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L.A. Popcorn Adventure #119
January 14, 2009

Bringing The Inauguration Home

Inauguration 2009 + National Day of Service

Whether you were hoping that Sarah Palin would be the first female Vice President, Hilary Clinton would be the first female President or that Barack Obama would be the first African American President, history has been made.  Watching the 2009 Inauguration unfold presents a natural opportunity for a homespun civics lesson, as well as a discussion of the significant social change that Obama's election heralds. In discussing how our government works, parents can span the historical perspective (see our notes about the requirements for the Oath of Office in the Constitution) to the global (pointing out the organized, peaceful transition of our government) to the exciting modern spin that this election has taken (see our notes about how the Obama team uses the Internet). We have also brainstormed questions to get our kids thinking about the new administration through the eyes of America's new first children, Malia (10, 5th grade) and Sasha (7, 2nd grade)  Older kids will like the We Are One concert on Sunday night, with music and speeches from popular entertainers, and we're all going to catch live coverage of the Swearing in ceremony with our kids before they leave for school on Tuesday. Now, if only the Obamas would find time to adopt that promised puppy so he could join in the Inauguration festivities!

Malia and Sasha will have their hands full adjusting to life in the public eye, and to kick off their new lives a day early, the girls are joining their parents on Monday to participate in a National Day of Service to honor Dr. Martin Luther King, whose birthday is celebrated on Monday, January 19, a day before the Inauguration.  Michelle and Barack Obama have challenged all Americans to get busy celebrating King's dream of social justice and non-violence by participating in a community service project. We are spending the holiday doing our traditional activities (sleeping late and going to a movie!), but we plan to devote a few hours with our kids by joining in the national challenge.  It was simple to find an interesting project -- we just scrolled through a list from a local Obama chapter (see link below) that included activities that would take just a few minutes (like dropping off blankets) to those that would take all day (like helping out in a senior center).  Our daughters want to volunteer at a food pantry, and our younger boys plan to pick up trash at the beach.  We'll do it all, hoping that we instill values that our country so desperately needs.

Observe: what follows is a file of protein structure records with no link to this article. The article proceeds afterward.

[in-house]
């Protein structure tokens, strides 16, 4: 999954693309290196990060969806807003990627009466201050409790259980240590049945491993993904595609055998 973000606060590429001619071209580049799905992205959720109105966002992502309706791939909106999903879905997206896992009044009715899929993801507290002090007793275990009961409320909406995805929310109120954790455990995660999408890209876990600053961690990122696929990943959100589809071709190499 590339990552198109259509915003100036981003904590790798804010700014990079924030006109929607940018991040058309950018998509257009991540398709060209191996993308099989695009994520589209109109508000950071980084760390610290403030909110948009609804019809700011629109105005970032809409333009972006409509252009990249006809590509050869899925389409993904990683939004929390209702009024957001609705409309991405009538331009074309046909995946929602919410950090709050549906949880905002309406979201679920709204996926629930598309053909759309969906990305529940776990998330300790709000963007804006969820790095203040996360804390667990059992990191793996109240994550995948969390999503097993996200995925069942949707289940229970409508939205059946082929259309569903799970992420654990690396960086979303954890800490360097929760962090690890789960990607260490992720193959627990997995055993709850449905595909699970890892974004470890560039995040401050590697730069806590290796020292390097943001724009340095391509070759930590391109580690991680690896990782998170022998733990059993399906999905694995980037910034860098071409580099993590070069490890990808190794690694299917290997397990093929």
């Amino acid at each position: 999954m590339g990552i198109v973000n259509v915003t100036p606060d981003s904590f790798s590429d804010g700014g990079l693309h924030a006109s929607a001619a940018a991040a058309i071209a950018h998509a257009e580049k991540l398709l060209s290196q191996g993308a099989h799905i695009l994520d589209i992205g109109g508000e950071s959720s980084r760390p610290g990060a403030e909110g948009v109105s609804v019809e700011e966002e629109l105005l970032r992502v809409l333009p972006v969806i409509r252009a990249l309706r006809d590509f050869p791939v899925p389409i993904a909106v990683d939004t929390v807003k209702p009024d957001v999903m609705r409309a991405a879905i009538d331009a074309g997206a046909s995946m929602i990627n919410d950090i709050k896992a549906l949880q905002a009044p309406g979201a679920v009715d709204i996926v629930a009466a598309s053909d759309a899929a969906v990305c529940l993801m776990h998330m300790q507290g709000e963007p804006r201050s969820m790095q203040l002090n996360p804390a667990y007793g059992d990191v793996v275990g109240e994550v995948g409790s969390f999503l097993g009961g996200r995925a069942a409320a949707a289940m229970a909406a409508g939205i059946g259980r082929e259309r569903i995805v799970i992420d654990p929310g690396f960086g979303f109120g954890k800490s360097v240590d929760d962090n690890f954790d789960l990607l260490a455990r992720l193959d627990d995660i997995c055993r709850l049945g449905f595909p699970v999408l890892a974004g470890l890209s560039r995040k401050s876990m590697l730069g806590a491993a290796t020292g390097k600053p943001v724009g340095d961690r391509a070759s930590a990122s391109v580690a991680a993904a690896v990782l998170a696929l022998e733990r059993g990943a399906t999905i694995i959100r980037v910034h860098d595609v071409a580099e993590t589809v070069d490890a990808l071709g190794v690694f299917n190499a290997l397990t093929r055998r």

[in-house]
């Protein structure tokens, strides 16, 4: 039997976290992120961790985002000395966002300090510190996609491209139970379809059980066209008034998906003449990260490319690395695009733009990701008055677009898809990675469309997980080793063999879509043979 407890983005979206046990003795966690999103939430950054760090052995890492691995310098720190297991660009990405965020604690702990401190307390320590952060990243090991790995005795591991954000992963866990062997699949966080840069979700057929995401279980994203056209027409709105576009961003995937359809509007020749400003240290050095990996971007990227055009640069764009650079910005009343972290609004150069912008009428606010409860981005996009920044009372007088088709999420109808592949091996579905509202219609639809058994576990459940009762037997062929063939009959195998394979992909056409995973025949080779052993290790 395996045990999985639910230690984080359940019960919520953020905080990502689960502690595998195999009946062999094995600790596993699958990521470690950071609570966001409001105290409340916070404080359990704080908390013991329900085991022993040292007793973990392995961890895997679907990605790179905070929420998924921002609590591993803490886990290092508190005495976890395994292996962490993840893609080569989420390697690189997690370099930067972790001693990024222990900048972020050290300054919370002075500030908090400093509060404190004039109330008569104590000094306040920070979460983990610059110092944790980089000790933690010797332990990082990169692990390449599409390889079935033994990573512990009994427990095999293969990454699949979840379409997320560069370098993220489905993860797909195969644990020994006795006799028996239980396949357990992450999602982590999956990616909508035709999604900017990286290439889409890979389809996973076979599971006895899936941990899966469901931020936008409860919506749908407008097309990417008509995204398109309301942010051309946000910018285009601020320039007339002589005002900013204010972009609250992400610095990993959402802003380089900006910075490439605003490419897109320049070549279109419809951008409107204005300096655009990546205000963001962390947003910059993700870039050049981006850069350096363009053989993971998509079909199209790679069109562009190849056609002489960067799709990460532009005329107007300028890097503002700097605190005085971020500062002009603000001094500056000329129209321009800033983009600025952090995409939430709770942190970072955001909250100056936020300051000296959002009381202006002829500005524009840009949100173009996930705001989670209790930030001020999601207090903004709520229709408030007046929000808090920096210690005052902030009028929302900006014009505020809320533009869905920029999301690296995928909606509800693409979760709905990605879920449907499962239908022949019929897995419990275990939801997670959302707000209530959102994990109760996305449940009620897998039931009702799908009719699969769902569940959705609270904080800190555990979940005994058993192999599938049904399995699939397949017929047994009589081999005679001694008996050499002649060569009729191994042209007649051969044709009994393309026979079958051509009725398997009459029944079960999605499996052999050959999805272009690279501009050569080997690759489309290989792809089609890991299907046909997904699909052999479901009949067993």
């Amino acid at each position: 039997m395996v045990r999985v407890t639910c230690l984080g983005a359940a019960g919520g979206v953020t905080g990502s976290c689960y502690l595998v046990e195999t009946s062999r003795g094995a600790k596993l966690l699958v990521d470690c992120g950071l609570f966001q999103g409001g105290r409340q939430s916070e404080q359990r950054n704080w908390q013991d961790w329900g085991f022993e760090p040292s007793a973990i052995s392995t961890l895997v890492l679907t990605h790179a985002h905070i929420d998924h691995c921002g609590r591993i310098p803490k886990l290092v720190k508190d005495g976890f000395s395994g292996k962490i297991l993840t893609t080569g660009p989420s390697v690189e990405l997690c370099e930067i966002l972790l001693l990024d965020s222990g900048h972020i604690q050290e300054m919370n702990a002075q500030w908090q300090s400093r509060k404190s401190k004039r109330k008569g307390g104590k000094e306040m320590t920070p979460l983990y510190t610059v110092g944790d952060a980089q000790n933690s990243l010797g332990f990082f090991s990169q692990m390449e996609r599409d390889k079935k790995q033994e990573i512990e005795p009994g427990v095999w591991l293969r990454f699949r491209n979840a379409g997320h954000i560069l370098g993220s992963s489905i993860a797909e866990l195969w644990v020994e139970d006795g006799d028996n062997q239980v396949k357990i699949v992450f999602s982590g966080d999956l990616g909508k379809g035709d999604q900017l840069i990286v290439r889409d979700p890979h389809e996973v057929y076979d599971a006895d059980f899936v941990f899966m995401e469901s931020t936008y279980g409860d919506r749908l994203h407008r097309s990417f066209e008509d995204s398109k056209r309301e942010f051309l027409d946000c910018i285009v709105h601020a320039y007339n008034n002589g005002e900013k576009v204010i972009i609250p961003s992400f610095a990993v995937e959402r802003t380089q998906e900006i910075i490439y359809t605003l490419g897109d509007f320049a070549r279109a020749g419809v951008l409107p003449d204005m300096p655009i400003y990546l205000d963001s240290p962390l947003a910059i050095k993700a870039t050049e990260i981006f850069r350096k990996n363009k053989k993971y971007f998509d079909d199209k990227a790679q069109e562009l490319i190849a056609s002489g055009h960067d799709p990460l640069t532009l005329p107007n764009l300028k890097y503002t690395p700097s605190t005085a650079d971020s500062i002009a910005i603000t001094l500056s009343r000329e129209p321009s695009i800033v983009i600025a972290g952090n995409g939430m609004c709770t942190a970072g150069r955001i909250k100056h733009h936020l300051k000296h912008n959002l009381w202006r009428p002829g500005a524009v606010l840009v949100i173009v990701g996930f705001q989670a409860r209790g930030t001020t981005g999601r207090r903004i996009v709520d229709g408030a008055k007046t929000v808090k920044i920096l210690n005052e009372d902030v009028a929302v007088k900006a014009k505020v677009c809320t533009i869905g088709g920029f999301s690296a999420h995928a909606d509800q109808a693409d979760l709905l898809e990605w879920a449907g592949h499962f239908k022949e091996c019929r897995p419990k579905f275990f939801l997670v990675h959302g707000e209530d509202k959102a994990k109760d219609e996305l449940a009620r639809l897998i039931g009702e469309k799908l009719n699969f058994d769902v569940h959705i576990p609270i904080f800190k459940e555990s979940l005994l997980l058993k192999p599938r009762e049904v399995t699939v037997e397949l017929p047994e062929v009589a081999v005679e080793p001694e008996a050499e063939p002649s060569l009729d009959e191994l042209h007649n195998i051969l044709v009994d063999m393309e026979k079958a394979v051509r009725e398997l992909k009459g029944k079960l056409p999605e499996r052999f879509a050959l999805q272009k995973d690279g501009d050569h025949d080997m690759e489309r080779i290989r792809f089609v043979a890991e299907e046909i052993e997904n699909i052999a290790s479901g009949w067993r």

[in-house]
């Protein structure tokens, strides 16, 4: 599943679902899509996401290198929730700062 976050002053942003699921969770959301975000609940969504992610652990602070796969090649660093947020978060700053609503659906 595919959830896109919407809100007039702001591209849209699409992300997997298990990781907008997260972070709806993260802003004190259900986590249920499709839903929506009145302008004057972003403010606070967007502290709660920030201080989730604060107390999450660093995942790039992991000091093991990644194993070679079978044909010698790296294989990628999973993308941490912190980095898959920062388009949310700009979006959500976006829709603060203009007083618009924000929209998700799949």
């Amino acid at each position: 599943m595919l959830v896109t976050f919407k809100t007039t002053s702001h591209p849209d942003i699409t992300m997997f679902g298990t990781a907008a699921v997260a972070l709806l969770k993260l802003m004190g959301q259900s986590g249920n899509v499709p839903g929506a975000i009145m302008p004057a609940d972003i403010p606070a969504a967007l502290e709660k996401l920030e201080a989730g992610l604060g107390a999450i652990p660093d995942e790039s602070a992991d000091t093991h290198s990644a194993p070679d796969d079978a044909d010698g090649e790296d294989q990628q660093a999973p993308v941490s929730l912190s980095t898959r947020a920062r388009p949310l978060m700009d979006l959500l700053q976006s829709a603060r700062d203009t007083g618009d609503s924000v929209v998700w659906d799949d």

Film Title: The Inauguration of Barack Obama
Directed By: Various Channels, Computer Live Feed
2009, Rated G, Varies

Our Buttery Bits of Wisdom about Watching the Inauguration: